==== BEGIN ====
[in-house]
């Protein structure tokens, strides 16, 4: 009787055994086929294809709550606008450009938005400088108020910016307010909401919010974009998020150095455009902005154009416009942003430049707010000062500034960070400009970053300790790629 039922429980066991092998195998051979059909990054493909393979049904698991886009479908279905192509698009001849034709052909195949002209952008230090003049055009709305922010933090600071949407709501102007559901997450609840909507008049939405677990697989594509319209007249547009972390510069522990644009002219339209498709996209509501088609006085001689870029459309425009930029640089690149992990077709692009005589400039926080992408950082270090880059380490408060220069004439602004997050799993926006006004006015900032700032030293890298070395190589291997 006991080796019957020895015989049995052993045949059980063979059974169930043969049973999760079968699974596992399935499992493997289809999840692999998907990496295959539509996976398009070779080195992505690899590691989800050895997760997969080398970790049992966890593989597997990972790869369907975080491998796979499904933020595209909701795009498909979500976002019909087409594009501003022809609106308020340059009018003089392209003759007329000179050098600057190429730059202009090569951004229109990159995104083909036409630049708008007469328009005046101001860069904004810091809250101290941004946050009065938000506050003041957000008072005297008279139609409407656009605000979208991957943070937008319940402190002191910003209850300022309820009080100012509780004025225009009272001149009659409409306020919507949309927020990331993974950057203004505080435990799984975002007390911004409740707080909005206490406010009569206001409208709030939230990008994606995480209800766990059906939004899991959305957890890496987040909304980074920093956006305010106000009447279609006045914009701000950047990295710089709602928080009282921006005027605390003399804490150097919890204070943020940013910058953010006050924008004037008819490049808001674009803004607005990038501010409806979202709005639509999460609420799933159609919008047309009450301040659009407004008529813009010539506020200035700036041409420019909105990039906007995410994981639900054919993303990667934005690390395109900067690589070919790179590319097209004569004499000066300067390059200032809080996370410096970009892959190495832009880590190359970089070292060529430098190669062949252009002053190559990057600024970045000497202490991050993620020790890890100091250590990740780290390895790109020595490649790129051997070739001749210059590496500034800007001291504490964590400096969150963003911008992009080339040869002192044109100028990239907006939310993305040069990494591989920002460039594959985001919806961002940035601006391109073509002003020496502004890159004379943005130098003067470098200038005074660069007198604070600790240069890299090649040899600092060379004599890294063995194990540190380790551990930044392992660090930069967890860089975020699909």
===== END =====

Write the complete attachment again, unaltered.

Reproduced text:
[in-house]
């Protein structure tokens, strides 16, 4: 009787055994086929294809709550606008450009938005400088108020910016307010909401919010974009998020150095455009902005154009416009942003430049707010000062500034960070400009970053300790790629 039922429980066991092998195998051979059909990054493909393979049904698991886009479908279905192509698009001849034709052909195949002209952008230090003049055009709305922010933090600071949407709501102007559901997450609840909507008049939405677990697989594509319209007249547009972390510069522990644009002219339209498709996209509501088609006085001689870029459309425009930029640089690149992990077709692009005589400039926080992408950082270090880059380490408060220069004439602004997050799993926006006004006015900032700032030293890298070395190589291997 006991080796019957020895015989049995052993045949059980063979059974169930043969049973999760079968699974596992399935499992493997289809999840692999998907990496295959539509996976398009070779080195992505690899590691989800050895997760997969080398970790049992966890593989597997990972790869369907975080491998796979499904933020595209909701795009498909979500976002019909087409594009501003022809609106308020340059009018003089392209003759007329000179050098600057190429730059202009090569951004229109990159995104083909036409630049708008007469328009005046101001860069904004810091809250101290941004946050009065938000506050003041957000008072005297008279139609409407656009605000979208991957943070937008319940402190002191910003209850300022309820009080100012509780004025225009009272001149009659409409306020919507949309927020990331993974950057203004505080435990799984975002007390911004409740707080909005206490406010009569206001409208709030939230990008994606995480209800766990059906939004899991959305957890890496987040909304980074920093956006305010106000009447279609006045914009701000950047990295710089709602928080009282921006005027605390003399804490150097919890204070943020940013910058953010006050924008004037008819490049808001674009803004607005990038501010409806979202709005639509999460609420799933159609919008047309009450301040659009407004008529813009010539506020200035700036041409420019909105990039906007995410994981639900054919993303990667934005690390395109900067690589070919790179590319097209004569004499000066300067390059200032809080996370410096970009892959190495832009880590190359970089070292060529430098190669062949252009002053190559990057600024970045000497202490991050993620020790890890100091250590990740780290390895790109020595490649790129051997070739001749210059590496500034800007001291504490964590400096969150963003911008992009080339040869002192044109100028990239907006939310993305040069990494591989920002460039594959985001919806961002940035601006391109073509002003020496502004890159004379943005130098003067470098200038005074660069007198604070600790240069890299090649040899600092060379004599890294063995194990540190380790551990930044392992660090930069967890860089975020699909």